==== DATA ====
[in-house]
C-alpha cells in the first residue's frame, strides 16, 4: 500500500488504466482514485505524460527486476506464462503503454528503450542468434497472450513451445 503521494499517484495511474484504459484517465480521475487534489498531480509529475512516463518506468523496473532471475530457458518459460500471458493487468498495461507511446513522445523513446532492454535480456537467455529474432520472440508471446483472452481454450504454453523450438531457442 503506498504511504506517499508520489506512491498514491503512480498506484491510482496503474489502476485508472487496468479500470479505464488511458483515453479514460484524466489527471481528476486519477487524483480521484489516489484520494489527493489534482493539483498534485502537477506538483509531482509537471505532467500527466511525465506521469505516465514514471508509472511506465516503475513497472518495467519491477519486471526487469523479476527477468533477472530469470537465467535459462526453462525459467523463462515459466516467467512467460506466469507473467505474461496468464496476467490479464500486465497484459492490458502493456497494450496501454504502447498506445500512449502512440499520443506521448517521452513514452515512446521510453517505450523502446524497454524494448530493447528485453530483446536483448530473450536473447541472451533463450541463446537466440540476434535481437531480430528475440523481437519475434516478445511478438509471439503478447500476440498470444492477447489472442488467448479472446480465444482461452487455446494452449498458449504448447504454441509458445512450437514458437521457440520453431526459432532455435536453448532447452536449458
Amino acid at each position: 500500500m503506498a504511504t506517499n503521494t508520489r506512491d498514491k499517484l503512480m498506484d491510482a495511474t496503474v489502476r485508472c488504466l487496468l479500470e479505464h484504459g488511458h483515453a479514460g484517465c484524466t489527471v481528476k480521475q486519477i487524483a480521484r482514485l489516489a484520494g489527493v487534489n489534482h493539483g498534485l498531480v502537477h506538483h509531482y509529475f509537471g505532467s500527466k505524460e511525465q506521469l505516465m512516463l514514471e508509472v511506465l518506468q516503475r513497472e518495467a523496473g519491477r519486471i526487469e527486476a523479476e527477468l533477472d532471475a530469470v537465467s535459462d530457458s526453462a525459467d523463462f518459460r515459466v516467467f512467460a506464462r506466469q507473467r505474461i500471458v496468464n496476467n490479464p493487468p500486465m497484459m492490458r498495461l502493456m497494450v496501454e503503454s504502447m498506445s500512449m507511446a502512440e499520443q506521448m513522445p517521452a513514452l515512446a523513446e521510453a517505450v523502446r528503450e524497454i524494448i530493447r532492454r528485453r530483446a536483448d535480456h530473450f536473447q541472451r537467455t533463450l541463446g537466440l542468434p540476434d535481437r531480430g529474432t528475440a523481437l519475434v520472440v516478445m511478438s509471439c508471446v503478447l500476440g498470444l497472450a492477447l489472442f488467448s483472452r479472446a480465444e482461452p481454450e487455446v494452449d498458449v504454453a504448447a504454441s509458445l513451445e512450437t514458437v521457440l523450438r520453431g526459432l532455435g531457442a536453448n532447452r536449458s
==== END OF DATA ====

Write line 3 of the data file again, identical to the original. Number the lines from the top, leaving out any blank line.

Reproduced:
Amino acid at each position: 500500500m503506498a504511504t506517499n503521494t508520489r506512491d498514491k499517484l503512480m498506484d491510482a495511474t496503474v489502476r485508472c488504466l487496468l479500470e479505464h484504459g488511458h483515453a479514460g484517465c484524466t489527471v481528476k480521475q486519477i487524483a480521484r482514485l489516489a484520494g489527493v487534489n489534482h493539483g498534485l498531480v502537477h506538483h509531482y509529475f509537471g505532467s500527466k505524460e511525465q506521469l505516465m512516463l514514471e508509472v511506465l518506468q516503475r513497472e518495467a523496473g519491477r519486471i526487469e527486476a523479476e527477468l533477472d532471475a530469470v537465467s535459462d530457458s526453462a525459467d523463462f518459460r515459466v516467467f512467460a506464462r506466469q507473467r505474461i500471458v496468464n496476467n490479464p493487468p500486465m497484459m492490458r498495461l502493456m497494450v496501454e503503454s504502447m498506445s500512449m507511446a502512440e499520443q506521448m513522445p517521452a513514452l515512446a523513446e521510453a517505450v523502446r528503450e524497454i524494448i530493447r532492454r528485453r530483446a536483448d535480456h530473450f536473447q541472451r537467455t533463450l541463446g537466440l542468434p540476434d535481437r531480430g529474432t528475440a523481437l519475434v520472440v516478445m511478438s509471439c508471446v503478447l500476440g498470444l497472450a492477447l489472442f488467448s483472452r479472446a480465444e482461452p481454450e487455446v494452449d498458449v504454453a504448447a504454441s509458445l513451445e512450437t514458437v521457440l523450438r520453431g526459432l532455435g531457442a536453448n532447452r536449458s